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Ballistic transport could spawn new devices, says research team

Research conducted by Georgia Tech and its partners shows that electrical resistance in nanoribbons of epitaxial graphene changes in discrete steps following quantum mechanical principles.

According to the team, its work also shows that graphene nanoribbons act more like optical waveguides or quantum dots, allowing electrons to flow smoothly along the edges of the material. Using electrons more like photons could enable a new type of electronic device that would capitalise on the ability of graphene to carry electrons with almost no resistance, even at room temperature – a property known as ballistic transport.

"This work shows that we can control graphene electrons in very different ways because the properties are really exceptional," said Professor Walt de Heer from Georgia Tech's School of Physics. "This could result in a new class of coherent electronic devices based on room temperature ballistic transport in graphene. Such devices would be very different from what we make today in silicon."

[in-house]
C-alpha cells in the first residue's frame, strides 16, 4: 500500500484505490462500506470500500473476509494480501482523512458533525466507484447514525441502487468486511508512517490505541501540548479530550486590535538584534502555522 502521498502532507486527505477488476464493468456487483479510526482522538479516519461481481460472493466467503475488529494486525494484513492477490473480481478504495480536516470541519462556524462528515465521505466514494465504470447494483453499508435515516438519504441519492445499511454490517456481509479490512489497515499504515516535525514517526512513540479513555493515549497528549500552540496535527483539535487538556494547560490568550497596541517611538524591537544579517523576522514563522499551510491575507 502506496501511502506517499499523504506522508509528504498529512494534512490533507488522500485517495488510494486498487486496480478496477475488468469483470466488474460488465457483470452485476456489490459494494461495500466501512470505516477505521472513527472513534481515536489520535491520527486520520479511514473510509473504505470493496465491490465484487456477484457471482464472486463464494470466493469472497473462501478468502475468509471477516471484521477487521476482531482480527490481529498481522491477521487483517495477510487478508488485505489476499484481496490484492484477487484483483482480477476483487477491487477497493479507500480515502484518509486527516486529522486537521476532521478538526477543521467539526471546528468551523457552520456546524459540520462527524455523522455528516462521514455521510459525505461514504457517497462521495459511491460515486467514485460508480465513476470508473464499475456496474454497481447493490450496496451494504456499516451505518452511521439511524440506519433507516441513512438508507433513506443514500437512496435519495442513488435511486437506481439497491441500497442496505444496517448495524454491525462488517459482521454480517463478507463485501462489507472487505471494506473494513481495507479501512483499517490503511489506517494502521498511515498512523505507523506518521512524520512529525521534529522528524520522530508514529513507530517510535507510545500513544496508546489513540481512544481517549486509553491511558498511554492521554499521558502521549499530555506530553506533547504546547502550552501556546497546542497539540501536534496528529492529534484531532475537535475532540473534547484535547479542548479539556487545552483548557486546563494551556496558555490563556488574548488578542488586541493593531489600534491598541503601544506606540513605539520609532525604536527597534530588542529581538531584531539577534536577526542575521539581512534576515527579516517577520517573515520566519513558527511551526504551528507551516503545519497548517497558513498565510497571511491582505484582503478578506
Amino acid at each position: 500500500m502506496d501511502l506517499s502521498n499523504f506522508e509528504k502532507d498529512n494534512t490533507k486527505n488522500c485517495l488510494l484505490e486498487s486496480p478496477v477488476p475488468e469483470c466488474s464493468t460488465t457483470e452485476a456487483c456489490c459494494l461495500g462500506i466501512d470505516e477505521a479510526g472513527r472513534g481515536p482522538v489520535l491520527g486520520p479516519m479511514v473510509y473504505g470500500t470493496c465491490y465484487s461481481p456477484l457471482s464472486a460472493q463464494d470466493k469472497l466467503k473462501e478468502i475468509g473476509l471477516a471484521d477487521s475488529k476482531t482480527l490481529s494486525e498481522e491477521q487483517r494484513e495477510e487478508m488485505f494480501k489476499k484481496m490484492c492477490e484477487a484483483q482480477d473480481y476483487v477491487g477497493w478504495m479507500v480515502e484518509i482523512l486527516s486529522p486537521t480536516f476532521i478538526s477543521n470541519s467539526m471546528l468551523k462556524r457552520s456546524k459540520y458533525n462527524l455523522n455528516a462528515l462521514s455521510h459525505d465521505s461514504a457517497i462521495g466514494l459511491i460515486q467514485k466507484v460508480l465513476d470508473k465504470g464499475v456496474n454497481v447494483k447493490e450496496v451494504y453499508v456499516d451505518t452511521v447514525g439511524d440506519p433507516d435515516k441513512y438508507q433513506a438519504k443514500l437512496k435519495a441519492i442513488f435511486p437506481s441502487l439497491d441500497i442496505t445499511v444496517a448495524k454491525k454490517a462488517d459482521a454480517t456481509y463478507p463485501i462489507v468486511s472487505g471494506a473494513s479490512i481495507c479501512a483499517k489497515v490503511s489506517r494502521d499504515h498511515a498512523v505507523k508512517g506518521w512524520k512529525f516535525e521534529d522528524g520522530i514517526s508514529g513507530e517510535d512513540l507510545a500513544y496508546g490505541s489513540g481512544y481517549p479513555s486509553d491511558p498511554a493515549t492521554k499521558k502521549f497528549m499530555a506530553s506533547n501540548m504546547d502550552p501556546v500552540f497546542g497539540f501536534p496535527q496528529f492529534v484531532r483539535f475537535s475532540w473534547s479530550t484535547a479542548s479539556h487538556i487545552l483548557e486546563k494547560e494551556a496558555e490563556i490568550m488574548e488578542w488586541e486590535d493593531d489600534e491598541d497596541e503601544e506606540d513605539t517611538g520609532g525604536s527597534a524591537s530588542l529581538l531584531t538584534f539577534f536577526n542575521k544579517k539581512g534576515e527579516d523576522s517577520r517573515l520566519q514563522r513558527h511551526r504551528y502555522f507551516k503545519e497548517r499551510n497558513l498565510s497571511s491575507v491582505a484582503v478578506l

The ballistic transport properties were measured in graphene nanoribbons approximately 40nm wide that had been grown on the edges of 3D structures etched into silicon carbide wafers.

Prof de Heer argues that researchers should stop trying to use graphene like silicon and instead use its unique electron transport properties to design new types of electronic devices that could allow ultra fast computing.

"This should enable a new way of doing electronics," he concluded. "We are already able to steer these electrons and we can switch them using rudimentary means. We can put a roadblock, and then open it up again. New kinds of switches for this material are now on the horizon."

The research was done through a collaboration of scientists from Georgia Tech, Leibniz Universität Hannover, the Centre National de la Recherche Scientifique in France and the US Oak Ridge National Laboratory.

Graham Pitcher

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